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Reducing THM Levels in Placer County, CA

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Project Summary


Placer CountyWater Agency, CA

A map of the USA with a marker on Placer County , CA.

Type of Project

Tank Mixing and Coaxial Tank Ventilation Systems


  • The PAX Water Mixer and Powervent® were able to remove 45% of the THMs in each of the two clearwell tanks, and 65% of the THMs in the 600,000-gal Ballpark Tank.

Relying on surface water captured by the Sierra Nevada mountain range, Placer County Water Agency (PCWA) provides drinking water for over 200,000 people in cities, towns and communities along Interstate 80 in the heart of California’s “Gold Country.” Serving an area of over 1,500 square miles, PCWA runs multiple water treatment plants for large populations such as their Foothill/Sunset system (population 83,394) and smaller systems for cities like Colfax (population 3,079).

A few years ago, operators saw trihalomethane (THM) levels spike in February and again in May. By the summer, PCWA faced a THM crisis. Drought across the western United States had led to increased levels of organic matter in the source water. In addition, water conservation measures had lowered water usage, resulting in higher water age in their distribution systems.

Higher organic levels required greater levels of chlorine disinfectant, which increased THM levels during treatment. Higher water age allowed THM formation to grow further in the distribution system. After registering an Operational Exceedance for THMs in the early summer, PCWA quickly took action.

System flushing is one of the most common operational methods for reducing water age and lowering THMs, but it becomes problematic during a drought. “Flushing was always an option, but we would be sending mixed messages by telling people to save water while we dumped a bunch of water on the ground,” said PCWA Drinking Water Operations Manager, Andy Hamilton.

PCWA staff challenged themselves to quickly identify and address locations where THMs were on the rise. “We have always been concerned about THMs,” noted Hamilton, “but we didn’t have a way of assessing THM levels beyond the quarterly [compliance] sampling. A two week delay between shipping water samples and getting results was a big issue.”

At the request of Brad Wilkins, Water Quality Supervisor, PCWA decided to trial a Parker Hannifin desktop THM analyzer to gain greater insight into the specific locations where THMs were the greatest problem and to understand how THM analyses could be used to better optimize treatment and distribution. The small desktop unit uses helium and an advanced set of sensors to provide highly accurate species-specific THM analyses in drinking water in 30 minutes.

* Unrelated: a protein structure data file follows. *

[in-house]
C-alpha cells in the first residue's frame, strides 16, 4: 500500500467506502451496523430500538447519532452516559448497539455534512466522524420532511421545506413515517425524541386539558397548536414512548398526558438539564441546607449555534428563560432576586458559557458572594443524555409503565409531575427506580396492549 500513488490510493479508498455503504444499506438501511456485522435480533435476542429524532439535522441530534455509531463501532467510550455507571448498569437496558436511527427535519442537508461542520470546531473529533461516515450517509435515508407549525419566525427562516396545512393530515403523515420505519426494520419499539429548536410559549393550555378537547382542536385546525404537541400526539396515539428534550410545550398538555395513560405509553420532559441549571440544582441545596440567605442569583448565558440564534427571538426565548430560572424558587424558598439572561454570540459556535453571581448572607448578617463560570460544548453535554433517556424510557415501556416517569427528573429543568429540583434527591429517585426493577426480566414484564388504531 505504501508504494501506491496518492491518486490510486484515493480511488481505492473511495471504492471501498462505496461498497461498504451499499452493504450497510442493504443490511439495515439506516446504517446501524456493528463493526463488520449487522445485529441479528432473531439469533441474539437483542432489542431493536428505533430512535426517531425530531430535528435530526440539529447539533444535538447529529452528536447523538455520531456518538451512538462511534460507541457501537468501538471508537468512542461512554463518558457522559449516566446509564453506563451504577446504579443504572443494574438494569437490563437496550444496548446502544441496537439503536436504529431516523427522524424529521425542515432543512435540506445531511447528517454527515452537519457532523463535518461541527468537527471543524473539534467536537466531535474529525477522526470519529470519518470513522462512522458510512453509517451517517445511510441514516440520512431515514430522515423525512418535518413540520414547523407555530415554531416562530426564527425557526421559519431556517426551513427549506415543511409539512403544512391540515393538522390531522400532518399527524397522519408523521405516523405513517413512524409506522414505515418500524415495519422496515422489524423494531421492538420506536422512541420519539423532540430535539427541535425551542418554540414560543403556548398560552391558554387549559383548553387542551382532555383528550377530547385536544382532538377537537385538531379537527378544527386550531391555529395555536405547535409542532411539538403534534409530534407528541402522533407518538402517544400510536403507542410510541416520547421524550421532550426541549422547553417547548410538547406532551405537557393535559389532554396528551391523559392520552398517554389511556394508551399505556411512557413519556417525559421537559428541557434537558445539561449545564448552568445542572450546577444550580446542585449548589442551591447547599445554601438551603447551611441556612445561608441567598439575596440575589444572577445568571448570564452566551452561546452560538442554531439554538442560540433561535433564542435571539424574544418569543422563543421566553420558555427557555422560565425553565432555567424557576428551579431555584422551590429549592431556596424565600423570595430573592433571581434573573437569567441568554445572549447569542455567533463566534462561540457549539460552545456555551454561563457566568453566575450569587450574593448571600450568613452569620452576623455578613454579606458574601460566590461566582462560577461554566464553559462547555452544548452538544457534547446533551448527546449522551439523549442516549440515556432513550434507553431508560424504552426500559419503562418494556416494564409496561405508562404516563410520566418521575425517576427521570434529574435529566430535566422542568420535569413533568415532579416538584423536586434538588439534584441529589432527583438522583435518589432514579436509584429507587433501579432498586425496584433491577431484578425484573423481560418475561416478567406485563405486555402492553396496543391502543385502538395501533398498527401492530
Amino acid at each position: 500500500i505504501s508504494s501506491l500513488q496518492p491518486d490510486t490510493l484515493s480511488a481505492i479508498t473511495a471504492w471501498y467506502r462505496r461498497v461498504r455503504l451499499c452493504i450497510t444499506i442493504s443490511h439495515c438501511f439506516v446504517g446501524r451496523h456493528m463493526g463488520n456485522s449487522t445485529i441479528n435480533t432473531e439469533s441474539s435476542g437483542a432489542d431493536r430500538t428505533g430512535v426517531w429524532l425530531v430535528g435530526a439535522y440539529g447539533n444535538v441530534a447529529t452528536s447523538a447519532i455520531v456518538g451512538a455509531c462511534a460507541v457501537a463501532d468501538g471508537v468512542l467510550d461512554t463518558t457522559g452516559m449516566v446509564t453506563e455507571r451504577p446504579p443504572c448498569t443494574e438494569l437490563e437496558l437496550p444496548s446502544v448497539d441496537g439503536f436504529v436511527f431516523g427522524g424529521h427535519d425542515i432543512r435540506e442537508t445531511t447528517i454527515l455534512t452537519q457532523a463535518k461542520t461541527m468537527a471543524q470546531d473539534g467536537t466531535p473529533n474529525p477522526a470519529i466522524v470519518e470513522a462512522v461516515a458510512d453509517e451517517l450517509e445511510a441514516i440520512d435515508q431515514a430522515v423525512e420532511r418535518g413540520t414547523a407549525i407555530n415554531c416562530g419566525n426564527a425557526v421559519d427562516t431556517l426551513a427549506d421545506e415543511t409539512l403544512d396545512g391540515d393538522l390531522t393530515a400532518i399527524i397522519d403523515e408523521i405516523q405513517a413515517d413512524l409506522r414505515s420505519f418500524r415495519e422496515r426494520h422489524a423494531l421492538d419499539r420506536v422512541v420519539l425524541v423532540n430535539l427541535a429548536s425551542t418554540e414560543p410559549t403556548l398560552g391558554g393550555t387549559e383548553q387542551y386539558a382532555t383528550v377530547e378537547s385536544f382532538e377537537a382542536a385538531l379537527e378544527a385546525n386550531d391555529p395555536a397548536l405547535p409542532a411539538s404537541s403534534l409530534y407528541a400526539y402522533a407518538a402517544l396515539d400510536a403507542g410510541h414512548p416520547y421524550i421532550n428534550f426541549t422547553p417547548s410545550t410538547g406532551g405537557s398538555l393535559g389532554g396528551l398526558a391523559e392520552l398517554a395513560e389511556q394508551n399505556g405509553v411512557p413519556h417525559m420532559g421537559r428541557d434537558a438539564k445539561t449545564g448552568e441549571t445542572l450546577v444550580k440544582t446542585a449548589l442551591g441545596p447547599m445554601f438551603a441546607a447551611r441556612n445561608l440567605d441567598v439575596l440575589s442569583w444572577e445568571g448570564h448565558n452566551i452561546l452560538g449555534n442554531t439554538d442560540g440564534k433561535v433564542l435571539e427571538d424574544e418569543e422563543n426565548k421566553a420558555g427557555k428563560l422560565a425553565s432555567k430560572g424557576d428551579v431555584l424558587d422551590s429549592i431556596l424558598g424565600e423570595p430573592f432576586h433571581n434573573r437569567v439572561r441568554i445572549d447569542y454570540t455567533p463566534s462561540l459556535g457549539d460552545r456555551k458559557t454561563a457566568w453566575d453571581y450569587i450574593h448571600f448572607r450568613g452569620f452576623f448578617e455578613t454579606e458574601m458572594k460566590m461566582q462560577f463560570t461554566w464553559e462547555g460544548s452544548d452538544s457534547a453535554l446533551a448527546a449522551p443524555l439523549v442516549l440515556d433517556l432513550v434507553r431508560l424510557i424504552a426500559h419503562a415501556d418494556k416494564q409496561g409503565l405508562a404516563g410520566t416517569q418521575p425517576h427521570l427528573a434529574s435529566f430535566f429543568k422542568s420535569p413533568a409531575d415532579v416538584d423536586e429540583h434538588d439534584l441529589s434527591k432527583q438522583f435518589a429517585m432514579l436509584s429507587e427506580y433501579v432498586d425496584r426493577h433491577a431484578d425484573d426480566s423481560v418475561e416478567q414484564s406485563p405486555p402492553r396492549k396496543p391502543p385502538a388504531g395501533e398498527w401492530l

Clearwell and Ballpark Tanks

Important discoveries

PCWA operators made an important discovery: THM levels were forming quickly during primary treatment, and THM levels in the clearwell tanks at the Colfax system were particularly high. Treatment plant operators experimented with lowering the chlorine pre-feed into the treatment plant and saw a substantial reduction in THMs.

With the insights gained from the analyzer, PCWA operators then explored options to further reduce THMs in the clearwells and in distribution system tanks.

Webinar trainings by PAX Water Technologies had shown PCWA staff how the addition of full aeration systems inside water storage tanks could strip THMs from finished drinking water. But under a tight deadline and with limited emergency funds, PCWA wanted to explore how much THM reduction they could achieve with active mixing and active ventilation alone.

PAX Water Mixers continuously push THM-rich water up to the surface where the THMs can evaporate out of the water into the headspace of the tank. The PAX Powervent® is a high-efficiency ventilation system, designed specifically for water storage tanks, that will exhaust the THM-rich air out of the tank.

Meaningful results

Some of the targets for improvement were a pair of welded steel tanks (1MG and 300,000-gal) that made up the clearwell and a 600,000-gal “Ballpark Tank” in the Colfax distribution system. PCWA installed PAX Mixer/ Powervent combined systems in each of the two tanks, and initial results were very encouraging. Operators saw an immediate and substantial reduction in THMs leaving the clearwell tanks, and the Ballpark Tank also saw substantially lower THM levels compared to historical values.

One of the initial concerns was chlorine loss, but after installation and operation of the PAX Water Mixers, Hamilton and his team observed that chlorine levels remained stable. “We have been able to maintain residuals just fine,” he said.

In addition, before installing the mixers, Hamilton’s team observed that residual levels dropped as the Colfax tanks drained. But after installation of the PAX Water Mixers, this was no longer the case. “That’s another big benefit: The tanks are homogenized,” he noted.

A graph.
The Ballpark Tank Graph.

After running the mixers and Powervents for a year, utility managers were eager to quantify exactly how much THM reduction they were achieving with the new technology. The results were impressive. The PAX Water Mixer and Powervent were able to remove 45% of the THMs in each of the two clearwell tanks, and 65% of the THMs in the 600,000-gal Ballpark Tank.

“I think the magnitude of THM reduction from just the PAX Water Mixer and the PAX Powervent surprised everyone. We knew the PAX Water Mixer was powerful…but we did not anticipate the efficiency with which the Mixer and Powervent could reduce THMs without any additional aeration equipment. Our results so far suggest that it is by far the most energy-efficient means of lowering THM levels available,” explained Dr. Robin Giguere, R&D Scientist, PAX Water Technologies, a UGSI Solutions Company.